Tackling The Stigma Of Mental Illness

by Penny Boreham

Removing the Stigma Of Mental Illness

Advert for the Time To Change Campaign

Mental health is no different from physical health in that early intervention is crucial. However, it is still sadly true that the stigma around mental health problems makes people reluctant to come forward and seek help. Organisations, like Mind and Rethink Mental Illness, are working hard to overturn stereotypes of mental illness and the mentally ill, in order to remove this stigma and encourage people to talk more openly.

Our own managing director, Benjamin Fry, writes openly about his own nervous breakdown and the steps he he has taken to transform his life. This is with the express intention of helping to remove the stigma around mental illness which was something he felt keenly when he was ill. Benjamin describes this journey in his book, “How I F***** Up My Life And Made It Mean Something”.

The way mental health is perceived publicly has a profound effect on how individual people with mental health problems perceive themselves and their illness. If those with mental illness stay silent and don’t seek help soon enough it can prolong their illness, make recovery more difficult, and put them at increased risk of reaching a crisis.

Perceptions Of Violence And Mental Illness

One example of this is the perception about the link between mental illness and violence. Violent acts by people with mental health problems are comparatively rare and yet media reporting of homicides by those with mental health problems creates the impression that this is common place.

Self Stigma

The idea that being mentally unwell is linked to violence is so widespread that those with mental health disorders themselves sometimes believe themselves to be violent, as a result. This is ‘self-stigma’ and can have an impact on the way people manage their mental health condition and view themselves. Mind, together with Rethink Mental Illnesses, runs the anti stigma campaign entitled Time To Change. It was launched in 2009. They reported that a woman, who attended one of their events last year, said that when she was diagnosed with schizo-affective disorder one of her early thoughts was that she should not have children because she ‘must be violent’. She had not had any violent thoughts or done anything to hurt anybody so this perception was gleaned from the negative perceptions she was experiencing, largely from the press.

Physical Symptoms Often Ignored

There is also evidence that General Practitioners can tend to ignore the physical symptoms of someone showing mental health symptoms, assuming these physical symptoms are ‘made up’ or ‘imagined’. There are somatic manifestations of mental health issues and vice versa, but it seems that many General Practitioners are not well versed about this and can jump to conclusions and dismiss physical symptoms of those with mental health issues.

The Public, Profile Of Mental Health Is Changing

However there is no question that there are exciting changes occurring in the public profile of mental health, with lots of positive signs that attitudes are changing. In popular culture, we are seeing the more accurate use of mental health as a subject for documentaries and drama scripts, and soap story lines. MPs have spoken out in parliament about mental health, and there are new initiatives being set up like ‘Time to Change’, which is passionate about “starting a conversation or thousands of conversations” about mental health.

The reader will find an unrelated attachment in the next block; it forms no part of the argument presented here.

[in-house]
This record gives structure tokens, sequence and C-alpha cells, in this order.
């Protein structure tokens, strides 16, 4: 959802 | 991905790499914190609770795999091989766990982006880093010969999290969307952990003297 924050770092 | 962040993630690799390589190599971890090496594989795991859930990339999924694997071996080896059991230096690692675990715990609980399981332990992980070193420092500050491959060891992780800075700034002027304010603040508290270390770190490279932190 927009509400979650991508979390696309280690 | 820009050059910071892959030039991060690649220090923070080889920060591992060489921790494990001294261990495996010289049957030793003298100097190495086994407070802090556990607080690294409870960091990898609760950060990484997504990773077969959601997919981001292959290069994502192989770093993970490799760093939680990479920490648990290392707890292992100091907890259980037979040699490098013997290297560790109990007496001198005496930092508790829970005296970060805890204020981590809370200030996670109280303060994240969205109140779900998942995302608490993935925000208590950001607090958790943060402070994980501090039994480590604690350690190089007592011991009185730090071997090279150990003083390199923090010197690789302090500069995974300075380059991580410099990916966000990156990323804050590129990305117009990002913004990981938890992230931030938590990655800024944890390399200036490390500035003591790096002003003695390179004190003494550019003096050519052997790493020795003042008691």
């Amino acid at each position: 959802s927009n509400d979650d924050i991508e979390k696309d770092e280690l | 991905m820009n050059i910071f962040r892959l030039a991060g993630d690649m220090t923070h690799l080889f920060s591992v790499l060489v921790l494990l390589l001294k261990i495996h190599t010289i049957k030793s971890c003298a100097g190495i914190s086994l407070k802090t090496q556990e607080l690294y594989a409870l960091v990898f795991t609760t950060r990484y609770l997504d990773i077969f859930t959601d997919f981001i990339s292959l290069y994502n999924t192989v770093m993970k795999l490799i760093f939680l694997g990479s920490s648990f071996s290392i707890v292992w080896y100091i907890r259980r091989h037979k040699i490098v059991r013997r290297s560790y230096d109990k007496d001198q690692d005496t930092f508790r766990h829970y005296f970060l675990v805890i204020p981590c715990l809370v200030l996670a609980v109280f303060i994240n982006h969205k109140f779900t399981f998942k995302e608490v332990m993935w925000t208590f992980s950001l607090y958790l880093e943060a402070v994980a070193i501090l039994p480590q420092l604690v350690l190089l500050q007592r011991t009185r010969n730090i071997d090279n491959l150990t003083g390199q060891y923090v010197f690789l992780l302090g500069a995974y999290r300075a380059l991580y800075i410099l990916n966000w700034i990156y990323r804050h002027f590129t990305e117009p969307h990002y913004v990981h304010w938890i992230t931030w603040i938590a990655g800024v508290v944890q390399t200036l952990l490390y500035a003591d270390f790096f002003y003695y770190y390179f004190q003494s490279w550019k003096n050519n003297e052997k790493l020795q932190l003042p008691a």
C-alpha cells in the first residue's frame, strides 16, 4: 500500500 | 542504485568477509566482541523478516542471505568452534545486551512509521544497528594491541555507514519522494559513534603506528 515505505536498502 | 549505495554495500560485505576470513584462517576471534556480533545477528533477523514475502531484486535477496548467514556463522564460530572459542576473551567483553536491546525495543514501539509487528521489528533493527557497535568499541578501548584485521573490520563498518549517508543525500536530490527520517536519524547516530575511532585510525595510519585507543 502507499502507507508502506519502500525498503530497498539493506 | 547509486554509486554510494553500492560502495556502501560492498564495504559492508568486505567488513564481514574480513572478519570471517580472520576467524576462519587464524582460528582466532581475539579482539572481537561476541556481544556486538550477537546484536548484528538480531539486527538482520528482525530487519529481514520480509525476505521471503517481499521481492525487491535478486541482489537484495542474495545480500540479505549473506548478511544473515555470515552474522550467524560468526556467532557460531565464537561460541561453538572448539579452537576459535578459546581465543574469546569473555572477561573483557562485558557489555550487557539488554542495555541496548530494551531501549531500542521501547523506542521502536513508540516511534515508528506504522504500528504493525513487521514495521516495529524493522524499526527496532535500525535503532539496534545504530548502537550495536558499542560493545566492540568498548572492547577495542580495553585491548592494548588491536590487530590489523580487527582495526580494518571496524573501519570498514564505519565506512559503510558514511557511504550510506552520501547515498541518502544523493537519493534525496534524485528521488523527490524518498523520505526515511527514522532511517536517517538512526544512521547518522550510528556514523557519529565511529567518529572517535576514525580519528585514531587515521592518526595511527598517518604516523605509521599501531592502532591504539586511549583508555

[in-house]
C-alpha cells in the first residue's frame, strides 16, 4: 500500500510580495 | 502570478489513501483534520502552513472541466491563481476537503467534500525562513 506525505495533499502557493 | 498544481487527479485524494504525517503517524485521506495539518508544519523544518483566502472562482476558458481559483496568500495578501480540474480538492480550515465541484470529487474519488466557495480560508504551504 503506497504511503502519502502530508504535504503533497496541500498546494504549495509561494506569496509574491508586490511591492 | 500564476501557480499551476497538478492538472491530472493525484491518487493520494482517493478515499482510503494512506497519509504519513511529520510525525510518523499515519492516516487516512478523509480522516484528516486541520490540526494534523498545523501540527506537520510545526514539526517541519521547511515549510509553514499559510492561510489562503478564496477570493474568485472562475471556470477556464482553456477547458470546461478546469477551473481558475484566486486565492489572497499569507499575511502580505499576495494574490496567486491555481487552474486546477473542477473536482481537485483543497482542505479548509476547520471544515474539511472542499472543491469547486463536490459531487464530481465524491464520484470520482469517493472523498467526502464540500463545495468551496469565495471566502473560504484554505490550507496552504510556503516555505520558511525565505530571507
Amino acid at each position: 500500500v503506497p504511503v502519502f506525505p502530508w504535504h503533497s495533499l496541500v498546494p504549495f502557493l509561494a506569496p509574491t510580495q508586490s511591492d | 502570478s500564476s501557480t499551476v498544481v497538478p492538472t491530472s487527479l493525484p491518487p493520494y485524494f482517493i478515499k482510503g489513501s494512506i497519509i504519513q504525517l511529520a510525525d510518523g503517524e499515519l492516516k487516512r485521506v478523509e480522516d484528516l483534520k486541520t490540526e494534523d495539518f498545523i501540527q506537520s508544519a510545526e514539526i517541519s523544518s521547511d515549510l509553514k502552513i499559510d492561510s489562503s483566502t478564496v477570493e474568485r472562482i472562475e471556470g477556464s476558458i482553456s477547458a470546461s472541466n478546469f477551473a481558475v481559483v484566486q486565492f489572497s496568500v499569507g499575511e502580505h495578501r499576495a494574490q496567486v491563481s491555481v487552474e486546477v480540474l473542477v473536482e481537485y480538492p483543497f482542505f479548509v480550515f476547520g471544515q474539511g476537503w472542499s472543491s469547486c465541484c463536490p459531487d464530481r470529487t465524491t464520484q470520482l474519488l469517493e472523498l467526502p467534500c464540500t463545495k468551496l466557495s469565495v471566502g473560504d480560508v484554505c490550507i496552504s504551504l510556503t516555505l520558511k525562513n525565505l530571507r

Stereotyping Mental Health Patients

There was an outcry when Asda and Tesco sold ‘mental patients’ Halloween costumes in the Autumn and when the resort Thorpe Park had a Halloween-themed ‘Asylum’ attraction, in which actors dressed as ‘mental patients’ chased visitors through a maze. The fact there was an outcry is significant. Apparently, thousands wrote to complain to Thorpe Park about the ‘attraction’. Also, the Royal College of Psychiatrists, the Lancet, Mind and others wrote an open letter to the management of Thorpe Park explaining why people would find it offensive. There was also a readiness to accept the blame, from Asda and Tesco, and although Thorpe Park defended themselves partly by saying they had been running this ‘attraction’ for years, this revealed that in those intervening years a growing awareness had developed that this stereotyping is unacceptable.

Creating Contact and Making Connections

There are many people and organisations, like Mind and Rethink Mental Illness, who are working hard to overturn stereotypical portrayals of those with mental health problems. They recognise that we need to be sure that we don’t just hear from professionals, speaking on behalf of those they treat, but from those who have experienced, and are experiencing mental illness. Stephen Fry, is the president of Mind and has frequently spoken out about his mental health issues. As I pointed out at the beginning of this blog our managing director, Benjamin Fry (no relation!) has written extensively about his own severe nervous breakdown and his struggle to find the treatment that transformed his life. It was this struggle and commitment to the therapies that had transformed his life that ultimately led to him found Khiron House, in order to allow others to access them.

Being Open About Mental Illness

Openness is crucial. The ‘Time To Change’ campaign concentrates on creating contact with those who are open about their mental health problems. People speaking out like this will also encourage others to come forward with their mental health issues. It is estimated that one in four of us suffers from some kind of mental health issue. Early diagnosis means that people can access treatment, and support, before these illnesses become harder to manage. It will also mean we can live in a society where stigma and self stigma ceases to paralyse us all.

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